... he could have vetoed the bill, and it would have been a powerful statement even if overridden, but he was afraid that doing so would jeopardize his own re-election chances. The ad was later pulled, after an outcry by LGBT activists, but clearly Bill sought to capitalize, politically, on the fact that he had signed DOMA, at the expense of the civil rights of LGBT persons, which took a back seat to his own political ambitions. And for Hillary to now attempt to characterize her husband's support for the bill as part of some longer-term political strategy in support of gay marriage is dishonest in the extreme.

All in all, it leads one to wonder whether either Clinton has ever taken a position, pro or con, on any issue, that was grounded in anything other than political expediency for their own, personal ambitions.

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Response to markpkessinger (Reply #2)

Tue Oct 27, 2015, 10:17 PM

4. Who brought up DOMA, did Bill Clinton or Bernie Sanders? Do you know the vote on this bill?

Who is trying to capitalize, politically now?

Are we ready to bring in the spouses of the candidates, I don't think you are.

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Response to Thinkingabout (Reply #4)

Tue Oct 27, 2015, 10:20 PM

6. What brought this up was Hillary being asked about her "reversal" ...

... of her husband's position on gay marriage. Hillary answered by flat out lying about the circumstances surrounding her husband's signing of that bill, and she has been called out on her lie, not only, nor even first, by Bernie, but by LGBT activists across the country.

If her position has genuinely evolved, hey, that's fine. It happens. But if that's the case, she could have discussed what led to her change of heart. Instead, she's trying to pretend that both her husband's and her own past opposition to gay marriage was something other than what it was. And that's not fine.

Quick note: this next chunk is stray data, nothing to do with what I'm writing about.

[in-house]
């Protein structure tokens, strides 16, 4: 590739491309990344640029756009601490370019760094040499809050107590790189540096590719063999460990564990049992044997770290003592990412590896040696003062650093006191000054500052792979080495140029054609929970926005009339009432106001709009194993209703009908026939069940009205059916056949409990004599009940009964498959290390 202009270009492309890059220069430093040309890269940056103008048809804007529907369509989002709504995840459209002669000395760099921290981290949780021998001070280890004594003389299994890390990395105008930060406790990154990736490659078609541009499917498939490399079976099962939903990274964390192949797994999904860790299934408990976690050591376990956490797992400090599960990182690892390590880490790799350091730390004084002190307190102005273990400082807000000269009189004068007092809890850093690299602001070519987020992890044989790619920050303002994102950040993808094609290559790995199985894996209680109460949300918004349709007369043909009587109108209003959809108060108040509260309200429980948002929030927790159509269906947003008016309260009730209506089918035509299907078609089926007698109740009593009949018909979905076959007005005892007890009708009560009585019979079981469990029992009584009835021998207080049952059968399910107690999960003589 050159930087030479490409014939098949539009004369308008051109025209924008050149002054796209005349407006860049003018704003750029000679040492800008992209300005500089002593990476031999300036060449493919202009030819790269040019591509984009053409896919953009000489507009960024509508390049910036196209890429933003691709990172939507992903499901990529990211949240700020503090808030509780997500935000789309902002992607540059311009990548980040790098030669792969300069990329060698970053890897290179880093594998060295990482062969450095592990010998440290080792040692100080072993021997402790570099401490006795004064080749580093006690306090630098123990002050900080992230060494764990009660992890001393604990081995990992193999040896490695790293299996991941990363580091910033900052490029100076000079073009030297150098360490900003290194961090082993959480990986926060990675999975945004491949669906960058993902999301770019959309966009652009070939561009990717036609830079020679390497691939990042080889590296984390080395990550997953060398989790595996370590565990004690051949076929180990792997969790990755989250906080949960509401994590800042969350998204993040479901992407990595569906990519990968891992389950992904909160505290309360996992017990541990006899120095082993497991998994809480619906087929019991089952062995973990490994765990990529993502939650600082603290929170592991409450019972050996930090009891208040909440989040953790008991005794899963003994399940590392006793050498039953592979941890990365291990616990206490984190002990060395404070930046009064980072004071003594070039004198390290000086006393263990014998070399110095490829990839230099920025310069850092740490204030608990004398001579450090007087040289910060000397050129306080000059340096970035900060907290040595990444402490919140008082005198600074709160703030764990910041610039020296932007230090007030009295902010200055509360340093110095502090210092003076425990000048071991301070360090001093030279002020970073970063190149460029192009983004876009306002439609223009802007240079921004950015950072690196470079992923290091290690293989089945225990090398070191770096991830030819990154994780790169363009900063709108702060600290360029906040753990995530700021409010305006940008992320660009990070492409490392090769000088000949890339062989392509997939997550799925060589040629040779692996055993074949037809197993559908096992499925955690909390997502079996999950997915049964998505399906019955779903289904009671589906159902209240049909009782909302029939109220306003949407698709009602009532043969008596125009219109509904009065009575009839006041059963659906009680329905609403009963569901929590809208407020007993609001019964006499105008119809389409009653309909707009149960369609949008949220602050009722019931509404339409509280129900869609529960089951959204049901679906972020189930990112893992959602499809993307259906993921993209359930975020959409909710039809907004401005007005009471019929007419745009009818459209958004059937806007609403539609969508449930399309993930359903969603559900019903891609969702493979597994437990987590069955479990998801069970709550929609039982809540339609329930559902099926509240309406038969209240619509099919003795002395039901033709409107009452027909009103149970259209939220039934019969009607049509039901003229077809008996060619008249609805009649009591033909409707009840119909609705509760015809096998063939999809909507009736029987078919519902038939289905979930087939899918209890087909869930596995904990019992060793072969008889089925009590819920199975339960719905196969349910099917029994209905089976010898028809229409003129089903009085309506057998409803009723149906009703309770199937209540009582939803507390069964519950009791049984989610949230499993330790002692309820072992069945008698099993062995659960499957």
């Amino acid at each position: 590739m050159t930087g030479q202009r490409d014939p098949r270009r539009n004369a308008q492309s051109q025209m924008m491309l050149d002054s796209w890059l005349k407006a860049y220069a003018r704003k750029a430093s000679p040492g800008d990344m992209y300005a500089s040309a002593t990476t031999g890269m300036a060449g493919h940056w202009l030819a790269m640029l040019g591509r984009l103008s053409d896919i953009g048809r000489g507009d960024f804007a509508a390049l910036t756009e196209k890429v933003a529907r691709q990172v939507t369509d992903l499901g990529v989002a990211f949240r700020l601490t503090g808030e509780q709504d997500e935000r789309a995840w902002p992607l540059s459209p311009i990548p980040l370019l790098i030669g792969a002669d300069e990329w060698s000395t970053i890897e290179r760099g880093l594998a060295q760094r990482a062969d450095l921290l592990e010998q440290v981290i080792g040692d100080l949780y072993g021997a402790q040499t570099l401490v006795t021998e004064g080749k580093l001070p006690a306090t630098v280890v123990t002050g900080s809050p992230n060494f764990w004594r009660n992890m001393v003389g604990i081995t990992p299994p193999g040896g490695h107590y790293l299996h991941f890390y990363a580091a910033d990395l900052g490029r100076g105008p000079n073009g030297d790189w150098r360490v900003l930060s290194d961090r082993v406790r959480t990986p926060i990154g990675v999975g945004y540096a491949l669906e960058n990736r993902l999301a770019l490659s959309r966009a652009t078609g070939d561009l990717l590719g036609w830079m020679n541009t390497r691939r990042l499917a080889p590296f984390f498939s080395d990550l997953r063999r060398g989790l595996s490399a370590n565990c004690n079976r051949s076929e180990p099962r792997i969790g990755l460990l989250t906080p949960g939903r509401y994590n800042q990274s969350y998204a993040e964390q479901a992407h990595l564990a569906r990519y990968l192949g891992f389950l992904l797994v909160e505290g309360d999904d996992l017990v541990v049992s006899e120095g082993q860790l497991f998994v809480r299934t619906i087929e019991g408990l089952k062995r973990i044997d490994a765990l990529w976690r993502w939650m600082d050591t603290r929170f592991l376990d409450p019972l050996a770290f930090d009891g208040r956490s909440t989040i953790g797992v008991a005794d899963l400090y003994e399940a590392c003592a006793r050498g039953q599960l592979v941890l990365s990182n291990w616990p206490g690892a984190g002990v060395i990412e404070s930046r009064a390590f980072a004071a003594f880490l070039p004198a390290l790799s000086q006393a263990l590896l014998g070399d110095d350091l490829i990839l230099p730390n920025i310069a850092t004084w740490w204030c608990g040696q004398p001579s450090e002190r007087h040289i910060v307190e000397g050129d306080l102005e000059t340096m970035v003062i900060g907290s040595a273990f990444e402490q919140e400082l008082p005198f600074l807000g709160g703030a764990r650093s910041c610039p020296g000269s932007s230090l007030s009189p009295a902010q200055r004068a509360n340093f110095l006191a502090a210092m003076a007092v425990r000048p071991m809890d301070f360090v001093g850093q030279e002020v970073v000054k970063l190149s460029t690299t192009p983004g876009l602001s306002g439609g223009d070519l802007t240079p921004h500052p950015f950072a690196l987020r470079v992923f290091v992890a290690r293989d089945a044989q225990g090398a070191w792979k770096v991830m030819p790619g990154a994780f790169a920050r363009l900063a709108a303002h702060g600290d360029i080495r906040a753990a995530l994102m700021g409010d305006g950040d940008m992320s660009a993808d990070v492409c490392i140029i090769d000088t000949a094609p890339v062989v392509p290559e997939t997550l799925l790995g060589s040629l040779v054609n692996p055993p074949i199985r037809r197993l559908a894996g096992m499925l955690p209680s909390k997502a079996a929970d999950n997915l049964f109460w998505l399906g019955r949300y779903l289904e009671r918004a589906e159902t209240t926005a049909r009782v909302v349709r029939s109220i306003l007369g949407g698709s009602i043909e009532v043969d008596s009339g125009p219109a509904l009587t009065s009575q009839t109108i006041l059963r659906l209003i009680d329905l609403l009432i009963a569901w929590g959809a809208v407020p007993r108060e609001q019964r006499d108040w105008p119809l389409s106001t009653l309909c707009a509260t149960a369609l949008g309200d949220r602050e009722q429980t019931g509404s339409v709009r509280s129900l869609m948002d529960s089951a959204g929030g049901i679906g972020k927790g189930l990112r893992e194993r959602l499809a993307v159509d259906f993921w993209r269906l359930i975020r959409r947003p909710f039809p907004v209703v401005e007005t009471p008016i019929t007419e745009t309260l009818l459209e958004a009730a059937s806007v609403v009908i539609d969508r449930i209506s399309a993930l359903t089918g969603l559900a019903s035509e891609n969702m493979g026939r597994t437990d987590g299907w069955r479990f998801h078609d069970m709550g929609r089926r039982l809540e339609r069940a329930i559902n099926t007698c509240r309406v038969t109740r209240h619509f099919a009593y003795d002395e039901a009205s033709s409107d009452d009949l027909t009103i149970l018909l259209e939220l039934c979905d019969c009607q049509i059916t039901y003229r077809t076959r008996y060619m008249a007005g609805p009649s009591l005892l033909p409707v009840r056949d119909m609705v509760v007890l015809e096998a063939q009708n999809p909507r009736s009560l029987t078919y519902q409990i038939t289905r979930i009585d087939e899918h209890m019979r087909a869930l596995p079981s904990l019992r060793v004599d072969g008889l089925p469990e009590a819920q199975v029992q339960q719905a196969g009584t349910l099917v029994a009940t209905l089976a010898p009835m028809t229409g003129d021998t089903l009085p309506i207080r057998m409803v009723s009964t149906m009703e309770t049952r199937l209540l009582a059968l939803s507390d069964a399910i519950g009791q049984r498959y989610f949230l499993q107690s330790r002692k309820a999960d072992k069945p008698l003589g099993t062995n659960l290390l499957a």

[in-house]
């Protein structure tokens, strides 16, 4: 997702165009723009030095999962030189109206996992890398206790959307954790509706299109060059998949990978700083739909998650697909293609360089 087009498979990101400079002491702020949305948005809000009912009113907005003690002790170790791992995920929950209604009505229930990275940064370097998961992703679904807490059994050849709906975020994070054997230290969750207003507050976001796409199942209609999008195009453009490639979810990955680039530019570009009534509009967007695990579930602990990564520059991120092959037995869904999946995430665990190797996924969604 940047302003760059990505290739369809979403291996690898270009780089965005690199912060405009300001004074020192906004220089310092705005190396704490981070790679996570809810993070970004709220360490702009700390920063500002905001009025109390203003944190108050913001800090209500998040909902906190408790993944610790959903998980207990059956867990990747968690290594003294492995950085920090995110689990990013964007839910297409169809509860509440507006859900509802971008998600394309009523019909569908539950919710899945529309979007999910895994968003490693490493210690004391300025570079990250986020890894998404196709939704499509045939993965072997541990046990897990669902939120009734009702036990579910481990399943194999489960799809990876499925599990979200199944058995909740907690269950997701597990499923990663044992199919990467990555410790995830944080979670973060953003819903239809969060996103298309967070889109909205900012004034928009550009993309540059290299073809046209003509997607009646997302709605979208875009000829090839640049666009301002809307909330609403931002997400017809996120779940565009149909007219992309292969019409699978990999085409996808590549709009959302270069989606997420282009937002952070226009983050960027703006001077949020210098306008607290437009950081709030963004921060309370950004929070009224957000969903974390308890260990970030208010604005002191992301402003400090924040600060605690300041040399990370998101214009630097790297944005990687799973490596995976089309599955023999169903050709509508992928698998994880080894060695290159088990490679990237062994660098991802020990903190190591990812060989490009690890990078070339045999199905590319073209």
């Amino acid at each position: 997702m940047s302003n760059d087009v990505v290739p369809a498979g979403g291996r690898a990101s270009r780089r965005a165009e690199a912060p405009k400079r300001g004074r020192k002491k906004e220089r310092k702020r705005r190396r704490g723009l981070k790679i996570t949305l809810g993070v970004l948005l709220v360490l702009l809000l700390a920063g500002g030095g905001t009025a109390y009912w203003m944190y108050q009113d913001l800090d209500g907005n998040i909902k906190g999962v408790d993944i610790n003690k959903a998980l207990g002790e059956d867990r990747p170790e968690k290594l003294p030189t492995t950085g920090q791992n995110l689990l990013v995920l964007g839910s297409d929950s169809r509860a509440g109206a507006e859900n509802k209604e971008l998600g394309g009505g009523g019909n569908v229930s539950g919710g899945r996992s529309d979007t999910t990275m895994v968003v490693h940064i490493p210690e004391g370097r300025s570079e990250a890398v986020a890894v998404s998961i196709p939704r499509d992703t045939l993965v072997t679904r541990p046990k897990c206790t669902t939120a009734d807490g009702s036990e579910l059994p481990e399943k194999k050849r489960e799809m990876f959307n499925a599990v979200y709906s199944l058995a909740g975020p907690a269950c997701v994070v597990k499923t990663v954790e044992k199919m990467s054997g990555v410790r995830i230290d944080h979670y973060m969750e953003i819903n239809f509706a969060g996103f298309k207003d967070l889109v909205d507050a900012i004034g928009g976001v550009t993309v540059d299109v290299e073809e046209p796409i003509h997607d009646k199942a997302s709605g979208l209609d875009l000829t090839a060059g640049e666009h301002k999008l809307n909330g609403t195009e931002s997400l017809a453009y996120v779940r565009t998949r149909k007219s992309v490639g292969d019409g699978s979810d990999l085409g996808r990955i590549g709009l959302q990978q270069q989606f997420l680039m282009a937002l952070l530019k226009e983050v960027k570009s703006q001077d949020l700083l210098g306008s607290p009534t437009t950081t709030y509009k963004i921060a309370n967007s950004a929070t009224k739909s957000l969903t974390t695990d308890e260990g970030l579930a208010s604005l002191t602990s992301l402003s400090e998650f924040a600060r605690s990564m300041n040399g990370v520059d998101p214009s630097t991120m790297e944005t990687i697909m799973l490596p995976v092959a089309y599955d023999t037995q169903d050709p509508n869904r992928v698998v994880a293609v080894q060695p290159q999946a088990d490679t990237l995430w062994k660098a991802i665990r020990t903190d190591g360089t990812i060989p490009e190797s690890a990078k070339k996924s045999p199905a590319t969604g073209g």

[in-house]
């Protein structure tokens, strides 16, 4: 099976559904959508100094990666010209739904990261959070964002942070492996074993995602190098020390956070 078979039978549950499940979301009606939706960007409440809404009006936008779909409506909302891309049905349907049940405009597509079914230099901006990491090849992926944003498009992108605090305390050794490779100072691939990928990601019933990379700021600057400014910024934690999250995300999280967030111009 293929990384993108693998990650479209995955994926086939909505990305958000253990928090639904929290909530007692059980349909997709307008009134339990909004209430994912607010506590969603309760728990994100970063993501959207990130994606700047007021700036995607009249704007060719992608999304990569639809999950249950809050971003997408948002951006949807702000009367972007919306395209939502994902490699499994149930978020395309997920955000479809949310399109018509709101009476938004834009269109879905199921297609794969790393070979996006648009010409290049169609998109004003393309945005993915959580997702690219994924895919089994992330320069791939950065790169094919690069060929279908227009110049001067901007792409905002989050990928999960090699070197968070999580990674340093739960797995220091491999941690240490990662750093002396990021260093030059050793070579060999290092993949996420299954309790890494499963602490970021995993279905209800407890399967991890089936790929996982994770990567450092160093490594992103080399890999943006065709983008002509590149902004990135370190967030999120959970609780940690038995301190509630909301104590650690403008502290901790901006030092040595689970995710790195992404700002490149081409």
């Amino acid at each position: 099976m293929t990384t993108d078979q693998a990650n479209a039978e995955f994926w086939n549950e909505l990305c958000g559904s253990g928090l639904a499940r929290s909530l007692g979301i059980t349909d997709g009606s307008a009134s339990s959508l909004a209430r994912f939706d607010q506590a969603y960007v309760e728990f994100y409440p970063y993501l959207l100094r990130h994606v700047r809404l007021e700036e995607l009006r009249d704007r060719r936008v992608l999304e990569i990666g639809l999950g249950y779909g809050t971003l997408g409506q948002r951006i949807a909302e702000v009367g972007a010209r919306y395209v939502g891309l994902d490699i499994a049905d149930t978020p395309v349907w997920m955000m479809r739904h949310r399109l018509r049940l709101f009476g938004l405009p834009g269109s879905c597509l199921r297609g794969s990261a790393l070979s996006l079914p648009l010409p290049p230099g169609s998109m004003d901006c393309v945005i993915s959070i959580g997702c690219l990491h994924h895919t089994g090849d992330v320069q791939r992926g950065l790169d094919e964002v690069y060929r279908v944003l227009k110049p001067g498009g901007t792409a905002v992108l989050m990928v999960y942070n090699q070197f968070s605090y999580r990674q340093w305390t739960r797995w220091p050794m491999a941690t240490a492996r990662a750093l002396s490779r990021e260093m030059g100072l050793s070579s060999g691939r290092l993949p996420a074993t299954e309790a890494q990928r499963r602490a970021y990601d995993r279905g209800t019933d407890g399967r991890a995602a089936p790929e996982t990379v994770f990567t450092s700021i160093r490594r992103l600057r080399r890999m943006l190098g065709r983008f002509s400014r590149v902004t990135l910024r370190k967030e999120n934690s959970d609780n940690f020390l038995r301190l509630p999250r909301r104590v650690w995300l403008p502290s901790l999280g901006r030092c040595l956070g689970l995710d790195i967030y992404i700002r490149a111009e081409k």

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Response to markpkessinger (Reply #6)

Tue Oct 27, 2015, 10:54 PM

10. "of her husband's position on gay marriage", Bill Clinton is not running, Hillary is.

Yes, there has been evolving, by lots of people. My next question is when is Sanders going to evolve on people evolving?

Why doesn't Sanders dwell on issues facing Americans and his plan on handling his agenda. The 90's are over, it is almost 20 years later.

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Response to Thinkingabout (Reply #10)

Tue Oct 27, 2015, 10:56 PM

11. Why can't Hillary answer the question honestly?

Call me quaint, but honesty is still important to me. And Bernie has been talking about the real problems facing Americans for his entire career. He has been talking about his plans for addressing them ever since he announced his candidacy. Where have you been? This is the ONE time he has drawn a distinction between himself and Hillary, and you accuse him of not focusing on the issues. Talk about dishonest!

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Response to markpkessinger (Reply #11)

Tue Oct 27, 2015, 11:03 PM

14. If you are going to talk about the candidates answering questions honestly then we have to hold both

candidates to the same level, now honesty is important, we have to be honest with looking at the candidates.

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Response to Thinkingabout (Reply #14)

Wed Oct 28, 2015, 04:41 PM

38. I agree...